Why You Need a CDN and How Does It Work?

A great way to improve your time to first byte and page speed is to use a Content Delivery Network (CDN). CDN’s distribute your website’s assets around the globe. You can think about them as handling a key aspect of your site’s logistics.

By distributing content the push it physically closer to your visitor. When files do not need to travel as far they get to the requester faster.

When I first read I need to use a CDN in Steve Souders’ book I thought he was nuts. Since then the rise of cloud services has made CDNs a low cost commodity that anyone can afford.

There are multiple reasons you should use a CDN today. But first you need to understand how content delivery networks work.

How a Content Delivery Network Works?

Like I said, CDNs distribute your content around the world in different data centers. Today this is a common service offered by cloud providers and for very little cost.

Traditionally when you host a website it is on a server in a single data center. This means when someone across the country or on the other side of the world requests a page on your site it must travel a long way.

The time it takes packets to traverse back and forth between these two locations varies, but distance and the number of hops increases the time or latency between the two points.

Traditional Web Hosting

A CDN would use the web server as an origin or source of content. It copies the content from the web server to each of the CDN distribution points. Now, your content is closer to potential customers. The time to traverse the Internet is reduced, shortening your time to first byte.

Dsitrubuted by a Content Delivery Network

In addition to distributing your content content delivery network services also make it easier to use and manage modern web features like HTTP/2. This also gives your site performance advantages.


Light travels at 299,792,458 meters / second, which sounds really fast. Remember sunlight takes 8 minutes and 20 seconds to reach Earth. On the Internet you add friction forces, routers and other hops across the Internet and a packet’s speed is not near the speed of light.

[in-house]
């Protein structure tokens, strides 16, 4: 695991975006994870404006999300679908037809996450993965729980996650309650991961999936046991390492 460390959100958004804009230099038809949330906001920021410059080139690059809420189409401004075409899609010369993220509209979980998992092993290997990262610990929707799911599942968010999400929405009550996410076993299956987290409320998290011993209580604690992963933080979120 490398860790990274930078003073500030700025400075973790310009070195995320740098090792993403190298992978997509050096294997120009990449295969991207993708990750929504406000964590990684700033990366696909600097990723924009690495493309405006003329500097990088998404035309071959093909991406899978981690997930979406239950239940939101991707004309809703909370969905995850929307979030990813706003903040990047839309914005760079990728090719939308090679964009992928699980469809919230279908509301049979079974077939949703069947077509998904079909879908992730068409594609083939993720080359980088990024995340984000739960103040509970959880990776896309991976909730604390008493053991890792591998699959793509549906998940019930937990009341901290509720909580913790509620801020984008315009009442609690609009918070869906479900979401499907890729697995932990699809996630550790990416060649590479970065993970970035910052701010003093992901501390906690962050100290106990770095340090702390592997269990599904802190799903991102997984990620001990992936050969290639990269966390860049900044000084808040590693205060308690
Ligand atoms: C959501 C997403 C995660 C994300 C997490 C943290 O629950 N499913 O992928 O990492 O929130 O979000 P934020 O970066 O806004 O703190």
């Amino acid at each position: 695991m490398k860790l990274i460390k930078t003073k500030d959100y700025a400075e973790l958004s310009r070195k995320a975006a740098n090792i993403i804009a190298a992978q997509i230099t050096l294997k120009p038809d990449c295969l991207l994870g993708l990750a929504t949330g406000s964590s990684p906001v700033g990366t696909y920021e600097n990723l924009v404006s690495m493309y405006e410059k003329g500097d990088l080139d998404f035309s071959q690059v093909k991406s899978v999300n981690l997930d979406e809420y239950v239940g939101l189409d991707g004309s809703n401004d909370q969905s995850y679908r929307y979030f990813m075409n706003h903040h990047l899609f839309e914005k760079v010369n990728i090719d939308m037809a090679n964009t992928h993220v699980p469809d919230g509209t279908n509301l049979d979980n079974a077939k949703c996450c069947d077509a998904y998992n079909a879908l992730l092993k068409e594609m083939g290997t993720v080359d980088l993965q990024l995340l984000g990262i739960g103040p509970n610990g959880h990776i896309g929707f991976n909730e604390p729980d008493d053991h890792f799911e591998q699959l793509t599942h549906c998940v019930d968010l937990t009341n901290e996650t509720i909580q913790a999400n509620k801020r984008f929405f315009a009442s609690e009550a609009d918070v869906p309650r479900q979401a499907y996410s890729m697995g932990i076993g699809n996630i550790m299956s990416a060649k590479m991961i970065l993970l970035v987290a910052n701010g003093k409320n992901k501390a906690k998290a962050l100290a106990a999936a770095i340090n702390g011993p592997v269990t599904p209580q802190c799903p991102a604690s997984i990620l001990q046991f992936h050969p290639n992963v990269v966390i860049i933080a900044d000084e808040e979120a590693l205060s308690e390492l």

When content is hosted physically near the end user it does not need to travel near as far, which of course if faster. CDNs help make this possible. You just need to upload the file to a central server and it is automatically distributed to the other servers around the world. The CDN provider manages routing the requests to the closest physical server.

Fiddler, the popular network sniffing tool, provides estimated information on how long a request to various parts of the world might take using an estimation formula. The formula produces estimated results and they are available in the statistics panel.

While this is not an real world measured value, it should serve as a guideline of end user discomfort caused by your distant assets crossing the globe.


When static assets are served from a CDN they are not on your web server. When a file is served it must come from the disk. Anytime you hit the disk you are creating a server-side performance hit because disk I/O is very expensive. You have also used your web server’s (IIS, Apache, etc) threads that could otherwise be allocated to serving dynamic content.

Anytime you can avoid serving static content from your dynamic web application server, like ASP.NET or Node, you should. A web server should be tuned for the content it is serving. A rock band uses multiple guitars during a concert because each song is performed in different keys and the guitars are pre-tuned for the desired key. Similarly a web server should be tuned for either static or dynamic content. CSS, JavaScript, images and other media assets tend to be static, meaning they are not created at request time.

While some markup is static, often an application uses some sort of rendering. Even for a properly built SPA the markup has some server-side rendering involved. So these web servers are tuned for dynamic content, run through services like ASP.NET, node, ruby, etc.


Today you can host your content in Azure or AWS for next to nothing. I moved my images to Amazon’s S3 many years ago and have layered CloudFront on top of the bucket. My monthly cost is usually less than 15 cents US. Granted this Blog and other other applications I host generate a small traffic volume, it is very cheap.

In the past there were not many CDN options and all were very expensive. Today there are many. Shop around to find the one that best suites your needs. CDNs tend to customize in a specific areas. Some are faster, others more distributed and so on. If you are just starting out both Azure and AWS have easy to setup, low cost solutions.


A CDN is something every web owner should utilize. They will help your application perform better, allow your web server to scale and do not cost an arm and a leg. Please invest some time and start using a CDN today.

Anjali Punjab

Anjali Punjab is a freelance writer, blogger, and ghostwriter who develops high-quality content for businesses. She is also a HubSpot Inbound Marketing Certified and Google Analytics Qualified Professional.